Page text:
Flying to Edinburgh

It is hard to explain my dislike of flying. Yes, I have those typical moments of fear, or rather, lack-of-control anxiety, during take-off and landing, but that goes away quickly, and is non-existent when I’m reading/listening to a really good book. (In other words, not paying attention.) My dislike is more about… feeling trapped in an uncomfortable seat for hours, hours that cannot, really, be counted on, as they are in constant flux, determined by weather and the whims of air-traffic controllers. It is about being surrounded by strangers when one has no social skills. It is about having to follow illogical and outdated rules, enforced by idiots, explained by no one. And that no one else seems to care that the rules make no sense.

Unfortunately, that is going to be the memory I take away from the flight from London to Edinburgh this morning. The memory of almost getting into an argument with an incurious, rule-following, high-heel wearing flight attendant. (Seriously – is showing off your calves really worth ruining your feet? Now, I love the way a pair of heels make my legs look as much as the next girl, but I don’t work on my feet all day. You do know that heels were invented to keep feet in stirrups, right? You can take that anyway you like.)

It was raining when we landed, and I realized we didn’t bring an umbrella, but it was ok because it feels like it ought to be raining in Scotland in December. Will was crabby and tired because the seats on the plane to London from Philly sucked and he didn’t sleep and he hadn’t had a cigarette in 14 hours. I only slept because I drugged myself up like someone going into major surgery.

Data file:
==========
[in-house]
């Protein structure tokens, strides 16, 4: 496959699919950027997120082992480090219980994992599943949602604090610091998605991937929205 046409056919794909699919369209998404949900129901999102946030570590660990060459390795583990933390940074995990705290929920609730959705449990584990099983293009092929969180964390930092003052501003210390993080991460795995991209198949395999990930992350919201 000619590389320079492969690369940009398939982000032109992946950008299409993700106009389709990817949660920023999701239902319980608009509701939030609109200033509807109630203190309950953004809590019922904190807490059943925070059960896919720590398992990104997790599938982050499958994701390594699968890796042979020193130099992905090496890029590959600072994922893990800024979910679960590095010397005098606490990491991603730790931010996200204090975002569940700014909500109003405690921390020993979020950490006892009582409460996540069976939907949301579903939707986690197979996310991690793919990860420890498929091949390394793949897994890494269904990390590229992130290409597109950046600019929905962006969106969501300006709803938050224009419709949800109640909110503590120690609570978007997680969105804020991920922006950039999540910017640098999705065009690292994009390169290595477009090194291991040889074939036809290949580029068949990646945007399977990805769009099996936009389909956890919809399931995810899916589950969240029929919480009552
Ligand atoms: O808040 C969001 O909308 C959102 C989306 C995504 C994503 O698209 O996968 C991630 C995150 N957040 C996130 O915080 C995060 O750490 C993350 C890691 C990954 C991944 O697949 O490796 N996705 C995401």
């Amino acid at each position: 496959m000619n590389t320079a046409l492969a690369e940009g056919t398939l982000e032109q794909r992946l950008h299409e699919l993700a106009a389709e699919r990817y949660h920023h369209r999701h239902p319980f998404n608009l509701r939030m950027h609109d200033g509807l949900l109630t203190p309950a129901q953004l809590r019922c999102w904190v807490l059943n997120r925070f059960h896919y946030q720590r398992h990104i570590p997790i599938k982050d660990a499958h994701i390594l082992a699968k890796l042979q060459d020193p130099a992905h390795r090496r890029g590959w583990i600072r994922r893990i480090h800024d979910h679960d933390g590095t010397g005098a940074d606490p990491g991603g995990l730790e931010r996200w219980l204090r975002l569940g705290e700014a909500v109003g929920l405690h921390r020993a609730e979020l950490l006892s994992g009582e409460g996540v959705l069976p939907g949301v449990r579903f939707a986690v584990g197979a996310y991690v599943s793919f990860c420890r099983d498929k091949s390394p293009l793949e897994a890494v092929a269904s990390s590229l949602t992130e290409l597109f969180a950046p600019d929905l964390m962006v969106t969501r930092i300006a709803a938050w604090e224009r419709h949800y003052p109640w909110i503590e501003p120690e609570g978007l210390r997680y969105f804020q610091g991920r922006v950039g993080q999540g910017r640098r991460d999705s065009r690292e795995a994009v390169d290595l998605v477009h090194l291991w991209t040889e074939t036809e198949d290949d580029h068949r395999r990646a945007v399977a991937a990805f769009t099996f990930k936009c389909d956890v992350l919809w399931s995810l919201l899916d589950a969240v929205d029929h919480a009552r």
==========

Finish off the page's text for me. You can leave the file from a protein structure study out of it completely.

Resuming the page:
So, neither of us were at our best when we got the funny-looking play money from the ATM then got into a cab. But our moods swiftly took an upturn. The first moments of being on the wrong side of the road in the UK are always thrilling/scary, like roller-coaster rides, where you know it is all fine, but it feels so dangerously wrong. The cab driver talked about the weather and about the failed attempt at Scottish independence, (“The people voted with their fear, not their dreams.”) and told us a funny story about the dysfunctional tram system the city of Edinburgh has (sort of) installed.

His brogue wasn’t too heavy, so I only missed one word in five, but the story goes that to get the local populous happy about the years long project that would make a mess of the city, they would start it off with a grand celebration: they’d roll a trolley down a small section of track, and break a bottle of champagne, make speeches, that sort of thing. Well, the big day arrived and the trolley was brought in, only to find the track was the wrong gage, the trolley wouldn’t fit. Apparently the people in charge of procuring the trolley never spoke to the people laying down the track. Head shaking and finger pointing ensued, and no champagne was drunk. (But probably lots of whisky later.)

The story is funny, but being told that story by a true Scotsman with his rolling brogue in a British cab, on the wrong side of the road, in the rain, in Scotland… well it was a wonderful moment. And that is why we are here, on the other side of the pond at Christmas. To have those little moments, to add to the story database. So that next Christmas, we can sit around with friends and family and say, ‘Remember that cab driver in Scotland…”
Hopefully I’ll forget all about the idiot flight attendant.